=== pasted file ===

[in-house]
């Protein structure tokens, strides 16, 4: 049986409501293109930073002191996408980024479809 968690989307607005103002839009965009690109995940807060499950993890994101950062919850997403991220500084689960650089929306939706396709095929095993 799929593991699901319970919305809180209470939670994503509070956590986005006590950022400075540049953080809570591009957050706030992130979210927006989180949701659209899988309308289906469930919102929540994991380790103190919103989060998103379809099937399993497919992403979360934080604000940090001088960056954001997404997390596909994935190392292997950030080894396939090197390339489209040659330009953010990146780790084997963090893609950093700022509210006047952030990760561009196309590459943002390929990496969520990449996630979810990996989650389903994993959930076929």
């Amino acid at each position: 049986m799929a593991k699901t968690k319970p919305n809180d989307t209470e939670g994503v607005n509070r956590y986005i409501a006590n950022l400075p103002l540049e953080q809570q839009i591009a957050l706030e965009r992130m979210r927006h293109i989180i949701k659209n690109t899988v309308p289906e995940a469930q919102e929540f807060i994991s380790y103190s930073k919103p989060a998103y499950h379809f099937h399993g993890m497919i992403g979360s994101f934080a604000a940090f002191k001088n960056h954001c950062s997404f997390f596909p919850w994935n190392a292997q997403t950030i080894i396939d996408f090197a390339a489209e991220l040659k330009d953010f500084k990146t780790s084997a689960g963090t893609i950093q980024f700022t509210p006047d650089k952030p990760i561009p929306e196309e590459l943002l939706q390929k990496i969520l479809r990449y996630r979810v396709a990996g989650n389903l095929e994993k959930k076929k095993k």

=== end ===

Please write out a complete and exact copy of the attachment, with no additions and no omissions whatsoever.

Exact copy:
[in-house]
């Protein structure tokens, strides 16, 4: 049986409501293109930073002191996408980024479809 968690989307607005103002839009965009690109995940807060499950993890994101950062919850997403991220500084689960650089929306939706396709095929095993 799929593991699901319970919305809180209470939670994503509070956590986005006590950022400075540049953080809570591009957050706030992130979210927006989180949701659209899988309308289906469930919102929540994991380790103190919103989060998103379809099937399993497919992403979360934080604000940090001088960056954001997404997390596909994935190392292997950030080894396939090197390339489209040659330009953010990146780790084997963090893609950093700022509210006047952030990760561009196309590459943002390929990496969520990449996630979810990996989650389903994993959930076929």
């Amino acid at each position: 049986m799929a593991k699901t968690k319970p919305n809180d989307t209470e939670g994503v607005n509070r956590y986005i409501a006590n950022l400075p103002l540049e953080q809570q839009i591009a957050l706030e965009r992130m979210r927006h293109i989180i949701k659209n690109t899988v309308p289906e995940a469930q919102e929540f807060i994991s380790y103190s930073k919103p989060a998103y499950h379809f099937h399993g993890m497919i992403g979360s994101f934080a604000a940090f002191k001088n960056h954001c950062s997404f997390f596909p919850w994935n190392a292997q997403t950030i080894i396939d996408f090197a390339a489209e991220l040659k330009d953010f500084k990146t780790s084997a689960g963090t893609i950093q980024f700022t509210p006047d650089k952030p990760i561009p929306e196309e590459l943002l939706q390929k990496i969520l479809r990449y996630r979810v396709a990996g989650n389903l095929e994993k959930k076929k095993k």